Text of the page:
My Journey into Cyber Security: eJPT to eCPPT to OSCP (Part II)

Adam Goss
9 min readAug 1, 2022

In the first part of this blog article, I delved into the beginnings of my journey in cyber security. This began with starting a Master’s degree and progressed to getting my eCPPTv2 penetration testing certification. Following this, I decided to tackle the well-renowned OSCP which, despite its prevalence in the industry, has certainly divided opinions.

Now you may be wondering why I would go for the OSCP after getting what many people deem to be an equivalent entry-level penetration testing certification in the eCPPTv2, and that is a good question. At the time, and probably still, the OSCP was the defacto penetration testing certification to get if you wanted to break into the industry. It proved you had the technical skills required, you could perform under pressure (24-hour exam), and you could write a report to document your findings. All the great influences in the offensive cyber security space had the certification (Dave Kennedy, John Hammond, Neil Bridges, etc.) and it was seen as a requirement by many HR people. My ultimate goal was to get this certification so that I could get a junior penetration tester role and, with that in mind, I brought 30 days of lab access (back when that was still a thing) and began my quest for the fabled OSCP. This was around the end of August after I had submitted my eCPPTv2 report for marking and with my Master’s course officially finishing in October.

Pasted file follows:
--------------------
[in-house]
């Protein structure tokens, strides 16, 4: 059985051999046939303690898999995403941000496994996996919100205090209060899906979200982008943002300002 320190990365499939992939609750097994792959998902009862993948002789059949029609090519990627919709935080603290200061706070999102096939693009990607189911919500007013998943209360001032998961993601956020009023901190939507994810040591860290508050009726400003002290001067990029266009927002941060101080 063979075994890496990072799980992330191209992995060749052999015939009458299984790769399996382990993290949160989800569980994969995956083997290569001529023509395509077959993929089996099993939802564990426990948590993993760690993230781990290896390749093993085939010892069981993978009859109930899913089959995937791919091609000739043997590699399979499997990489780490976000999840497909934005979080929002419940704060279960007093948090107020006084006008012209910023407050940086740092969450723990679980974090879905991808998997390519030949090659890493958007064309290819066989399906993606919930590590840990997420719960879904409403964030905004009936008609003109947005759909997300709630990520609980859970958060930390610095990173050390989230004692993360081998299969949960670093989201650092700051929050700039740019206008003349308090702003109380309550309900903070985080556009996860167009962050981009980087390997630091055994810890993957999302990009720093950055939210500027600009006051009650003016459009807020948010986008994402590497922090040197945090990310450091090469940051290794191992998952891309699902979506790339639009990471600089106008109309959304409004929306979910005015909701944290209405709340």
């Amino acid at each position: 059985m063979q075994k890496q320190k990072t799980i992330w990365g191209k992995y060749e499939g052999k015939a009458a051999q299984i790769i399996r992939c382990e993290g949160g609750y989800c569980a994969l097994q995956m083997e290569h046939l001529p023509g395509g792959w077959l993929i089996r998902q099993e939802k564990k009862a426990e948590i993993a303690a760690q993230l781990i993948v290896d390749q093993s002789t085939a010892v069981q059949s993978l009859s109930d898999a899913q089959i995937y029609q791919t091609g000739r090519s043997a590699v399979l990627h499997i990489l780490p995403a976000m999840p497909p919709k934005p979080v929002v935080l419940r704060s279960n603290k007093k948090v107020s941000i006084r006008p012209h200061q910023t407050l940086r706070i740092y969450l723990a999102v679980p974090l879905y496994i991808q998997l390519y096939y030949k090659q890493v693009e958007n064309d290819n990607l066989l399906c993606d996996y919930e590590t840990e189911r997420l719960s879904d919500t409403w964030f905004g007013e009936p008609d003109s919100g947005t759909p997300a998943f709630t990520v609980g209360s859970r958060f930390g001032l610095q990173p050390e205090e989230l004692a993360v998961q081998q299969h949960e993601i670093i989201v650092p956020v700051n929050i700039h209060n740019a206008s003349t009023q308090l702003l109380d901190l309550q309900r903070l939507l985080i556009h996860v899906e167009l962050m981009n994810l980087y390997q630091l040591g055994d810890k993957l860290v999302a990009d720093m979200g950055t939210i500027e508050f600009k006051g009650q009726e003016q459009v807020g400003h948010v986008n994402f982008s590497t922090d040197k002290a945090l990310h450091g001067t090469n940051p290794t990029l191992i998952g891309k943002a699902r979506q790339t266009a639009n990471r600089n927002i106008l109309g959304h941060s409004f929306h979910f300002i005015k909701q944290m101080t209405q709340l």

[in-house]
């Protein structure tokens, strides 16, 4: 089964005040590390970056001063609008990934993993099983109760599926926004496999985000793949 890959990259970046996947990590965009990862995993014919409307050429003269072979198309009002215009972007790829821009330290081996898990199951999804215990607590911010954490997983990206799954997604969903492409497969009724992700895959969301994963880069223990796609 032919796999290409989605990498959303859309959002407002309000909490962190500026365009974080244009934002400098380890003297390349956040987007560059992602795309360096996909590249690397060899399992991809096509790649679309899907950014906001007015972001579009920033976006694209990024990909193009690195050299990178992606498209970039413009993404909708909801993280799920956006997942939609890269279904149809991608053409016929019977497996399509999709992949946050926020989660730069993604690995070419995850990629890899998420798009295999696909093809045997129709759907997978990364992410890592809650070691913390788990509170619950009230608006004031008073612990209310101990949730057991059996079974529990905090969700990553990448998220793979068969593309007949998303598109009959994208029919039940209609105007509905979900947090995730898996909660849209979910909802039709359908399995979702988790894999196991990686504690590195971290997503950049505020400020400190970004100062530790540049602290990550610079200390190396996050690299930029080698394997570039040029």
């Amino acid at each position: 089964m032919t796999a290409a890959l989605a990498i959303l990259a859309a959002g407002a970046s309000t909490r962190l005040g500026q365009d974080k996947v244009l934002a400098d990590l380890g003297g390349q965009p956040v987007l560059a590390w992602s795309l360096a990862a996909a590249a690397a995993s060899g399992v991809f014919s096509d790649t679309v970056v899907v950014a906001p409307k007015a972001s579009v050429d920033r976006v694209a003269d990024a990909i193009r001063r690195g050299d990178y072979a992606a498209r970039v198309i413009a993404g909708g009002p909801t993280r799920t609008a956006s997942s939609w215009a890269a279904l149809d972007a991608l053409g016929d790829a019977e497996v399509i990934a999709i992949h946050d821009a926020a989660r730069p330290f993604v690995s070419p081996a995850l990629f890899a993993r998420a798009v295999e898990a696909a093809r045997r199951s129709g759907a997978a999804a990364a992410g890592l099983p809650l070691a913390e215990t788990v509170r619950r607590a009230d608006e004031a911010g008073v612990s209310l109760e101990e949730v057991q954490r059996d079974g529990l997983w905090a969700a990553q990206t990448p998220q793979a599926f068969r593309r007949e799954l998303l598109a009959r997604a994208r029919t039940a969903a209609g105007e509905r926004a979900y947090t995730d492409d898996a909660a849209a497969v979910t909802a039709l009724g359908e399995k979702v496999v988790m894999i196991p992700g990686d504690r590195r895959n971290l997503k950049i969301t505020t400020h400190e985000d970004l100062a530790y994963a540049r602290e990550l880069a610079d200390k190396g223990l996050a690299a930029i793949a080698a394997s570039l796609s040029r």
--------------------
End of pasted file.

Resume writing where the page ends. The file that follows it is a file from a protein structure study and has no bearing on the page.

The OSCP course material is delivered in a mammoth 750-page PDF document with accompanying videos in case you get bored of reading. None of the material was revolutionary compared to what I had learned for the eCPPT. However, I was introduced to new attack paths and privilege escalation strategies that were not covered in the eCPPT. The material in this course was less focused on the technical details of hacking and, instead, looked to cover a wide array of techniques in a to-the-point fashion. This style of teaching was not particularly a bad thing but did assume more fundamental knowledge than the eCPPT. This required you to do more external research outside of the course material if you wanted to fully understand the topic the material was covering.

Once I had completed the course material I could begin practicing what I had learned in the lab environment. This lab environment…

Adam Goss

Cyber Security Professional | Red Teamer | Adversary Emulator | Malware Analysis | Threat Hunter | Threat Intelligence